• Creating a complete transportation system that makes it easy to move around the city, regardless of what mode you choose: car, transit, bike or foot.
• Ensuring all communities are safe, attractive, and vibrant with housing options and services for people of all walks of life.
• Continually improving municipal government to keep it citizen-focused and efficient.
But, of course, government can’t do it alone. To be successful, we need the involvement of citizens for every step along the way. We have a good start with ImagineCalgary - our citizen-created vision for the future of Calgary - and that continues to guide The City of Calgary in all it does. But citizen engagement and feedback as we move forward will ensure we are on the right track and nimble enough to adjust to serve Calgarians better. Finally, our community is only as good as its citizens. Every act of volunteerism, large or small, is an act of community-building that makes Calgary even better. When we started the 3 Things for Calgary project to encourage every citizen to do at least three things to improve their street or neighbourhood or even the entire city, we wanted to help prompt every Calgarian to action. Thousands of actions later, I’m inspired by the power of everyday Calgarians, and I hope we will continue to make our city better together.

By Kris S, Lethbridge, Alberta

Question: You are an outspoken proponent in many areas that matter to a great number of social democrats in Alberta. Would you consider a future career as a national or provincial representative of the people?

Mayor Nenshi replies: I have the best job in Canada, if not the world. I get to serve the people of this great city every single day with all I’ve got. And I have at least three years left in my mandate. Why would I want a demotion?

By Janet W, Calgary

Question: You are a recognizable, popular and highly visible personality not just in Calgary but also across Canada. How and when do you get private time away from the office? Is there ever a time when you can be somewhere where nobody recognizes you and you can just be yourself for a little while? How do you feel about living in the spotlight?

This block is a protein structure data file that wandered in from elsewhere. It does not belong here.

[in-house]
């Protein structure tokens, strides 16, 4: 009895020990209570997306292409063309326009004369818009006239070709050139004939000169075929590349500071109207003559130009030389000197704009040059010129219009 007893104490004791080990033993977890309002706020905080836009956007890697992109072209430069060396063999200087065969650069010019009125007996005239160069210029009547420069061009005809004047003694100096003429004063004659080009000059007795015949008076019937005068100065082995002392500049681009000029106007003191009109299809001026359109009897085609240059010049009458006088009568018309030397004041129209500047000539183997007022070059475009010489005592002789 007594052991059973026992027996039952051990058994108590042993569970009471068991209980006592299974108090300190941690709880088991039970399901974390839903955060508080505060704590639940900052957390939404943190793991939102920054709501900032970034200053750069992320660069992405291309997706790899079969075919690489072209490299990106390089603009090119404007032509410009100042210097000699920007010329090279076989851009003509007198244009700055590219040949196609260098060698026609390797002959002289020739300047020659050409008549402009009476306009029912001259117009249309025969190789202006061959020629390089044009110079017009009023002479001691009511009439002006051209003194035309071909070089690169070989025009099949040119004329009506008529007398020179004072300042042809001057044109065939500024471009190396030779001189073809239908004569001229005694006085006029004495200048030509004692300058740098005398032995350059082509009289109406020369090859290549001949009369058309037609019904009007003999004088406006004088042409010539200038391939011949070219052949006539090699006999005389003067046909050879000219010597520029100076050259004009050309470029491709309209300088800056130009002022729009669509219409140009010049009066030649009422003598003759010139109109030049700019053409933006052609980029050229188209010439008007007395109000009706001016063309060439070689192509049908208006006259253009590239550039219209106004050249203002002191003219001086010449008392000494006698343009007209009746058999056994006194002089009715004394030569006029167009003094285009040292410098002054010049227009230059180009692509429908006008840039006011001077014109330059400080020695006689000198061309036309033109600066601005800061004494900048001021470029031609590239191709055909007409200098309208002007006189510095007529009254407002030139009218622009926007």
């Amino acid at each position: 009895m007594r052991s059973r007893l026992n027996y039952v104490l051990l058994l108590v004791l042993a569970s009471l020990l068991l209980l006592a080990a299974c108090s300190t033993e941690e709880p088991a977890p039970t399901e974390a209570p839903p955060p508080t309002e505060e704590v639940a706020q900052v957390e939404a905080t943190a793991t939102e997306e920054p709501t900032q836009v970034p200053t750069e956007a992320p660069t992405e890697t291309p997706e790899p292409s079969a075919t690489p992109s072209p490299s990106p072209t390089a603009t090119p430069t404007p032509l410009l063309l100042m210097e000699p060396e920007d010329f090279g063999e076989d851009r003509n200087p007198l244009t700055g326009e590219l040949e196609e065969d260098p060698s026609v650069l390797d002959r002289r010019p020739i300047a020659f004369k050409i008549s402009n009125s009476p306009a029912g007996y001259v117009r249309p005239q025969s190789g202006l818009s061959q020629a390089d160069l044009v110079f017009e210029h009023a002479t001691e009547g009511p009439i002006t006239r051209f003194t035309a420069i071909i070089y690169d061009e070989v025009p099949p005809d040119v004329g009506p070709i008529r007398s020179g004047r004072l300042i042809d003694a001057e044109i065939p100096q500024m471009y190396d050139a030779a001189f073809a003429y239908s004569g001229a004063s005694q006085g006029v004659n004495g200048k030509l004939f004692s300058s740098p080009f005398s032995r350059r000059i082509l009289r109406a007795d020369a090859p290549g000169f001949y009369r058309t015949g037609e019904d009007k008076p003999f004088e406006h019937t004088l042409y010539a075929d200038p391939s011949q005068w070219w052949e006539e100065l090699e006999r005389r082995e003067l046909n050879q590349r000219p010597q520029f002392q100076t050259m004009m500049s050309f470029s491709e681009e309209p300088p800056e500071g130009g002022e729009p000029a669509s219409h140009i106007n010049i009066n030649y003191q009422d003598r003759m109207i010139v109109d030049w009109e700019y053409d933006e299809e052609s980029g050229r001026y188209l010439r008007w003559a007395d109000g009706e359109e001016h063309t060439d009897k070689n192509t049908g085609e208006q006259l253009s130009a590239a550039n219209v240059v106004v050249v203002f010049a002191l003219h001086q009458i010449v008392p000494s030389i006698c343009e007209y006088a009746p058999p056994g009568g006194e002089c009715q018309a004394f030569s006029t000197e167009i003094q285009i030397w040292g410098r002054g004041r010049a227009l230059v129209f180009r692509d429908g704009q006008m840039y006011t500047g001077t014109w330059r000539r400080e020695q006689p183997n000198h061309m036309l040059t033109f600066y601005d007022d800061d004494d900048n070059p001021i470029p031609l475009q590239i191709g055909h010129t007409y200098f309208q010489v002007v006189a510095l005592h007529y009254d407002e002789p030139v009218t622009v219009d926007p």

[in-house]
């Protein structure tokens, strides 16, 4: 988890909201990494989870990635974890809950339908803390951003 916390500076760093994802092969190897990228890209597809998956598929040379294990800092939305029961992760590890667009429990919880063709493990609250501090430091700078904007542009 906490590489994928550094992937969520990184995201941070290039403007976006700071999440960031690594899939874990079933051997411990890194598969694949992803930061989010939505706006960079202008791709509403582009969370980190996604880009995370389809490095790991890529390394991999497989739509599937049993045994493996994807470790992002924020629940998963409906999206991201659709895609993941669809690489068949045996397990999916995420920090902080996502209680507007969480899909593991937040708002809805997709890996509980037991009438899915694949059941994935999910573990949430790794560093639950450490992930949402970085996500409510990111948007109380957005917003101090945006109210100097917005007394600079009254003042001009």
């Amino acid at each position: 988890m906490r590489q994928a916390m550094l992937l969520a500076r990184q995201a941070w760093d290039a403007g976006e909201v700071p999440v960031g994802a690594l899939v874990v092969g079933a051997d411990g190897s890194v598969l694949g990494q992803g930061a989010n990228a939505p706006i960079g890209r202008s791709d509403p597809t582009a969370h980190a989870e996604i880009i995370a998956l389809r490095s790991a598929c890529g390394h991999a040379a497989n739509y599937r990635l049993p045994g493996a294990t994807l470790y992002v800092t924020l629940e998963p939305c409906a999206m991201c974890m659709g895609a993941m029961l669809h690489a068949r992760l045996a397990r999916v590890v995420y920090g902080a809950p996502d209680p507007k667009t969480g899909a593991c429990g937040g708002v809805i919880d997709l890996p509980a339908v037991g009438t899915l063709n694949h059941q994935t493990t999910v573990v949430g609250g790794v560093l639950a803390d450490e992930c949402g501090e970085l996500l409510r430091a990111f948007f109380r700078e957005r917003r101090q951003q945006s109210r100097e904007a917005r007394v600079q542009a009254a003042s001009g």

Mayor Nenshi replies: This is likely the biggest surprise of my job. I really didn’t expect this level of notoriety. Even when I took a rare holiday with my family recently, I was recognized everywhere I went – even on a remote rural road in the jungle! I have a rule in the office - I try to keep one of Saturday or Sunday free of meetings or events so that I can read, think, refresh, and prepare for the upcoming week. I only succeed one out of every three weeks or so, but it makes a difference. My family and friends are kind of used to it. They all know how to use every camera phone on the market and put up with interruptions. But they, like me, always remember that even if this is my 50th selfie of the day, it’s this person’s first picture with the Mayor, and I need to make sure it’s special for them. So, while it can be weird and tiring when every trip to the supermarket becomes an open house on snow removal (when all I want is to get my loaf of bread and go home) it’s also gratifying that people take such an interest in politics and feel comfortable talking to me. In 2015, I hope to try something new: maybe a long weekend in a big city, where it might be easier to be anonymous as I explore a cool urban vibe.